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Deborah Bedford was born in Texas and earned her degree in journalism and marketing from Texas A&M University. Immediately after graduation, she accepted editorship of Evergreen Today, a weekly newspaper based in the small mountain town of Evergreen, Colorado. While serving as editor there, Deborah worked 70 or 80 hours each week, writing stories and cut-lines, sports and features, chasing fire trucks and checking police reports, taking pictures, editing, laying out pages, opaquing the negatives, stacking papers into vending machines and taking out the quarters.It was long before Deborah began to dream of returning to her first love, fiction writing. For her birthday in the summer of 1984, her husband, Jack, bought her a copy of the 1984 Writers' Market, and she began to meticulously send letters to every publisher listed in the book. Rejection letters flowed back by the handfuls. She has a large folder where, for posterity's sake, she has kept these to this day. She has also kept the letter from Harlequin Books she received, which invited her to submit a complete manuscript but warned her that Harlequin did not want books about cowboys, airline pilots, guest ranches or Texans. Deborah laughs now when she tells the story. Her manuscript was the story of "a woman who marries an airline pilot in Texas. Then, when he dies in a plane crash, she runs away to a guest ranch and falls in love with a cowboy." When she showed her husband, Jack, the letter, he said, "Honey, you've managed to write a manuscript that has everything in it they don't want." Harlequin bought the manuscript five short weeks after Deborah submitted it.When Deborah's first book, Touch the Sky, was released by the Harlequin Superromance line, its sales topped every Harlequin record for a first-time author. It earned rave reviews and a Romantic Times Reviewer's Choice award. At that time, Deborah's editor told her, "This book isn't a romance, but we're going to publish it, anyway."During the next seven years, Deborah published six more books for the Harlequin Superromance series and a historical novel, Blessing, before signing a contract with HarperCollins Publishers. This paved the way for her to move on to write mass-market mainstream women's fiction, where her work garnered numerous awards and appeared on the USA TODAY bestseller list. The word Deborah uses to describe her career is "beguiling." Whenever she wrote words about Jesus or God in her stories, those spiritual overtones were never touched, edited or omitted. But, along with those words, Deborah admits that she was writing steamy scenes. "I wanted all the reward that the world would give me," she says. "I wanted all the fame, and all the status. But I realized that I was giving away lentils in the Lord's battlefield. That's when I became convicted. The time had come for a change." What surprises Bedford the most, she says, is the freedom she now finds in writing for her Heavenly Father. "It feels like gloriously falling forward and wondrously coming home, all at the same time," she says. The Story Jar (March 2001) written with Angela Elwell Hunt and Robin Lee Hatcher and including pieces from Left Behind author Jerry B. Jenkins, Francine Rivers, Debbie Macomber and Lori Copeland, marked Deborah's writing debut for the inspirational market. It held a spot on the CBA Bestseller list for three consecutive months. While still shopping for the right publisher for her novel-length fiction, Deborah had the opportunity to stand up at the Jackson Hole Writers' Conference, read an excerpt from The Story Jar, and explain to conference attendees about the call she felt to leave mass-market fiction and follow the Lord. In the audience that evening was Jamie Raab, publisher of Warner Books. The rest, as everyone says, felt like stars moving into place.Since joining Warner as an author, her books have included A Rose by the Door, A Morning Like This and When You Believe. When You Believe was named a finalist in the Romance Writers of America's RITA Award for Best Inspirational Romance. That same book has also been named a finalist for best fiction of the year by Christianity Today magazine. A Rose by the Door was a finalist in the National Readers' Choice Awards.If I Had You, was released in August 2004, followed by Just Between Us in December 2004, Blessing in August 2005 (both of these titles from Steeple Hill Books) and Remember Me from Warner in November 2005. A Morning Like This was released in mass-market paperback outlets in October 2004. Both Steeple Hill books, Just Between Us and Blessing are "revised and redeemed" versions of books she wrote earlier for the secular market."This has been a beautiful example of the Father showing me that even the work of my prideful hands, when turned over to Him, can be revisited and retouched and rededicated," Deborah says. "The process of editing this book was so joyous! This process has come with an overwhelming sense of humility, that He would use the work of my hands for His good when I had intended it for a different purpose. Everything fell into place like pieces of a puzzle. Every time a sex scene came out, a story of the Lord's goodness fit in perfectly instead." Two more Steeple Hill books will be released these next two years. "I am writing with the joy of a new love," Deborah says. "My journey to writing for the Lord has been not so much a decision but a beautiful process of being picked up and carried over. This is only the beginning. Where I thought constraints would box me in as a writer, where I thought I might have to make my stories smaller to fit into a Christian mold, the opposite has proven true. I am seeing, in my writing, that these stories must be written big, in the same transparent way that our lives must be lived as Christians. To gloss over problems we have, to make things seem easier than they are, is to gloss over the power of what our loving Heavenly Father can do." If Linda had a theme song, it would start, "Well I was born in a small town..." Growing up in Prague, Oklahoma, a "Mayberry" kind of place, Linda dabbled in poetry, made up stories in her head, and read every book she could get her hands on. Though she received encouragement from her high school English teacher, she never considered fiction writing a viable career.When a former neighbor, award-winning author Sharon Sala, began selling romance novels, Linda realized small-town girls could be writers, too. Linda joined a writers' group and wrote persistently while also raising a family and working full time.A nurse for 14 years, Linda switched to education in 1985 and accepted a teaching position in a small rural school. In 1995, her colleagues voted her "teacher of the year," an honor she treasures greatly.One of the most unique experiences of her life came when she and husband, Gene, delivered their third child at home with only the two of them in attendance. She's happy to report that son, Cody, suffered no ill effects from this insanity.Still a small-town girl, she lives with Gene on their farm/ranch outside Seminole, Oklahoma. Resident dogs include a coonhound, a stray that came to stay, and Mugsy, an adorably obnoxious rat terrier that climbs trees. The cat, Dynasty, loves dogs, never climbs trees, and has used at least three of her nine lives.Linda's hobbies include reading, watching rodeo and football, and taking long walks in the woods behind her house. Readers may write to her at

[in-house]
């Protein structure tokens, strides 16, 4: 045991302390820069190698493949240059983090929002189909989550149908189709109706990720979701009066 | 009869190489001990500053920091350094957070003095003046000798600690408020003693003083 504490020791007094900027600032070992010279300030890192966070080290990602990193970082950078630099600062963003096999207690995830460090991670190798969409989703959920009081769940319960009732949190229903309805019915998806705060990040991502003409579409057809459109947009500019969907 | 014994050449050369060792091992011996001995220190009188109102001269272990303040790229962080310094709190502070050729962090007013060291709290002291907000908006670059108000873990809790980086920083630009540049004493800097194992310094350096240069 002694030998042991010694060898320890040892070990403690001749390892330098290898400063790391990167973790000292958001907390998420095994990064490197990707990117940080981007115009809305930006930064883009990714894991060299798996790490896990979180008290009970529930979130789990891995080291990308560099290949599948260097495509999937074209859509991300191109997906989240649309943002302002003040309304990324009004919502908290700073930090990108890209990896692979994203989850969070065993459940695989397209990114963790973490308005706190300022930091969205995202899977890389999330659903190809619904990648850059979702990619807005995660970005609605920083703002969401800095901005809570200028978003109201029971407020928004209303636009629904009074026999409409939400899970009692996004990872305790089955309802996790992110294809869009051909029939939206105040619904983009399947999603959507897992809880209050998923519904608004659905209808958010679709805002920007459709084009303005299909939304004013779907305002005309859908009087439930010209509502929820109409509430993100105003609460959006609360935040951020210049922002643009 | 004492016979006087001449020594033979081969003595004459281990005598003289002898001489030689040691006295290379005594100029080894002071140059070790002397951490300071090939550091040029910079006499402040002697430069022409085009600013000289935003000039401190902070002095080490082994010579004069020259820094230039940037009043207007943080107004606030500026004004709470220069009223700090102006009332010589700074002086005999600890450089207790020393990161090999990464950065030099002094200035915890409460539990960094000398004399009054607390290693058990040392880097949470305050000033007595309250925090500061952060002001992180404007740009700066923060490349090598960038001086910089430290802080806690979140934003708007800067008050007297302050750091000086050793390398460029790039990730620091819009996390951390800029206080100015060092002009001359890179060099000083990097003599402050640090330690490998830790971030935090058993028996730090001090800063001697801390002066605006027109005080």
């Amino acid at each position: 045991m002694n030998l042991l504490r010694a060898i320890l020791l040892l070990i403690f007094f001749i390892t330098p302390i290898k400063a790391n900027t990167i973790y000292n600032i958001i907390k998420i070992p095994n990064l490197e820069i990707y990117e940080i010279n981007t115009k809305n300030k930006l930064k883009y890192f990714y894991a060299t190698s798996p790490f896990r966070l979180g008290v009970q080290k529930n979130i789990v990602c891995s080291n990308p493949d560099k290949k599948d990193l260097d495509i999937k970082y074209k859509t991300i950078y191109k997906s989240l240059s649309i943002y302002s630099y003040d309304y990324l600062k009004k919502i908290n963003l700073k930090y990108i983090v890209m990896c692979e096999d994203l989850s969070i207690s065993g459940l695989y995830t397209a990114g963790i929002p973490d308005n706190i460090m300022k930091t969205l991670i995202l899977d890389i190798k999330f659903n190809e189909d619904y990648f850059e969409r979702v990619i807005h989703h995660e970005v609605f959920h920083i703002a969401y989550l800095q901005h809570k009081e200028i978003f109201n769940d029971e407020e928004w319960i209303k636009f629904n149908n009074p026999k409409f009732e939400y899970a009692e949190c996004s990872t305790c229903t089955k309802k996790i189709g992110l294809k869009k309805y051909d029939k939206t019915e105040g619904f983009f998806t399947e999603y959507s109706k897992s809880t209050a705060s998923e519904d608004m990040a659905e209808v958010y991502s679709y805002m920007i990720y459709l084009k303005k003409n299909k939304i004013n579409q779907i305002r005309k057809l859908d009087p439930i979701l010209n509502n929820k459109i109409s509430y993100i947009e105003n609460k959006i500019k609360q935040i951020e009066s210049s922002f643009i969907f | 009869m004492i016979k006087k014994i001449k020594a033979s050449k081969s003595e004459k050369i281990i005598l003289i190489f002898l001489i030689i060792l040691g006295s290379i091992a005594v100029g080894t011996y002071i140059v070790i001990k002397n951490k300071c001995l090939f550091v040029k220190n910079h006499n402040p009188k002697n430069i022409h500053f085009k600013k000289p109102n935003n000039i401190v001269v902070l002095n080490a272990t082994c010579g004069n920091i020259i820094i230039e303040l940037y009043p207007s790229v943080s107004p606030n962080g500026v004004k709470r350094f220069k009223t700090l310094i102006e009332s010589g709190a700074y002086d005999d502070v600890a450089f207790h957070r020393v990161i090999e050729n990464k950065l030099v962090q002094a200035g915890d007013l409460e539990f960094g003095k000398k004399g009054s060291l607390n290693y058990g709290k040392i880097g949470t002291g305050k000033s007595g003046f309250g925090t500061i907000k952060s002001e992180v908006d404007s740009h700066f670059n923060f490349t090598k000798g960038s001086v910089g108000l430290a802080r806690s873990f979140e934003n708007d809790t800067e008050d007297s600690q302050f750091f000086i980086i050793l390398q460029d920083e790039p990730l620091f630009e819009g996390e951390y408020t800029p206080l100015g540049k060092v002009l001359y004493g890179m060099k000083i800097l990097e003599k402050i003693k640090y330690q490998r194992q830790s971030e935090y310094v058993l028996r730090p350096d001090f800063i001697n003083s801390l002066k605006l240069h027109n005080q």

Published March 31, 2009 by Steeple Hill Single Title. 256 pages
Genres: Religion & Spirituality, Romance, Literature & Fiction, History. Fiction